He said this on the sideline of the just-concluded 3rd International Conference on Funding for Development, held in Addis Ababa, Ethiopia.
He said that policy attention and increased investments were essential to delivering development objectives, including adequate food, clean air, fresh water and biodiversity.
“Growth in the agricultural sector has been estimated to be, at least, three times more effective in reducing poverty as growth in any other area.
“In sub-Saharan Africa, the figure is 11 times.
“We are standing at a point of fateful decision, but between discussions around funding and goals lay billions of rural people who are trying to feed themselves,” he said.
Nwanze noted that it was not just about money but that the key to a sustainable future free of poverty and hunger is “people”.
“Given the right support, rural people can transform their own communities, while helping to secure the world’s most essential public goods, including clean air and fresh water,” he said.
Nwanze assured that IFAD, being the UN’s only international financing institution, would play a lead role in highlighting that the world’s poorest people, are also a tremendous resource and must be included in the new vision for a sustainable future.
“We are standing at a point of fateful decision. But between discussions around funding and goals, lie billions of rural people who are trying to feed themselves.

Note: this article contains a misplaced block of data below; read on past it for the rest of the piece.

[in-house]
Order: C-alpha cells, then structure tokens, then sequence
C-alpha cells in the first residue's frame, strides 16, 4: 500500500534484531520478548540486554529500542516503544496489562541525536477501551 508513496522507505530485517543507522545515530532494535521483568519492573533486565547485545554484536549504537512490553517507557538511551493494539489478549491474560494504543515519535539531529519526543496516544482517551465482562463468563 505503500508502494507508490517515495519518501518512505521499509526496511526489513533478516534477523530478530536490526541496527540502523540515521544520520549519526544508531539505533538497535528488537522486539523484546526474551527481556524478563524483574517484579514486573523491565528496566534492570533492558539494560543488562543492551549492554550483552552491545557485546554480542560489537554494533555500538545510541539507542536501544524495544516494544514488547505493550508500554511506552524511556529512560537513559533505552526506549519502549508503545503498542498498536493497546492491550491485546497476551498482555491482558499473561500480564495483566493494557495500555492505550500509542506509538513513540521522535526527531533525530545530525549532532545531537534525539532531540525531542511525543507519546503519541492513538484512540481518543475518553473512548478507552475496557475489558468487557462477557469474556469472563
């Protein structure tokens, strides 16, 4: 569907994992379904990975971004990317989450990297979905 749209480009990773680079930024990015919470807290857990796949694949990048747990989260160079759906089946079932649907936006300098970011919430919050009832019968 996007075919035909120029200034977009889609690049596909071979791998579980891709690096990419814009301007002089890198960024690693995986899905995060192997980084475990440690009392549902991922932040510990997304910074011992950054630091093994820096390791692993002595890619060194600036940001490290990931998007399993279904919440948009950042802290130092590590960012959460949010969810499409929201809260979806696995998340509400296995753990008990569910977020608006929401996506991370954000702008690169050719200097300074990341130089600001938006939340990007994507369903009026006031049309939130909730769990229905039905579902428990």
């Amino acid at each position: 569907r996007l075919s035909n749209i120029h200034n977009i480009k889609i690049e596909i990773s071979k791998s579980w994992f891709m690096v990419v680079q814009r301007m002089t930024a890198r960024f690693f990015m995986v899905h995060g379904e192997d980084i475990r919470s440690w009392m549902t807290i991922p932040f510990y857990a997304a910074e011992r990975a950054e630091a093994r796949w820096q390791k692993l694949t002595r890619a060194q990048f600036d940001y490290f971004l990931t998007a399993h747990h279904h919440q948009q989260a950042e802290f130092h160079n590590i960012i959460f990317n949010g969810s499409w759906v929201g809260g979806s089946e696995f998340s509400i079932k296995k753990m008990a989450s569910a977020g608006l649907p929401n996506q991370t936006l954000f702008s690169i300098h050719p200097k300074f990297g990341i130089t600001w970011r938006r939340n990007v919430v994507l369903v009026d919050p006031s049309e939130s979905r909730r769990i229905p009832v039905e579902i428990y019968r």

According to him, three quarters of the world’s poor and chronically hungry people live in the rural areas.
“They are also mainly dependent on agriculture for their livelihood.
“While investments in smallholder farmers and rural development have grown in recent years, increases have been insufficient and rural poverty has persisted, even in countries experiencing economic growth and rising per capita incomes.
In lifting rural people out of poverty, Nwanze said that countries needed to offer good leadership, good governance and a commitment to the rule of law, as well as an enabling environment to attract investments.
All these, he said, were things that money cannot buy.
“IFAD is uniquely positioned as both an international financial institution and a specialised UN agency that mobilises and invests funds in the rural sector and rural people.
“It is committed to supporting the implementation of the Addis Ababa Accord and helping to realise the SDGs.
“IFAD will continue to support developing countries to achieve inclusive and sustainable rural transformation, drawing on the increasingly diversified sources of funding, and leveraging tools and partnerships,” the president added.
By Oluwashina Iyanda, just back from Addis Ababa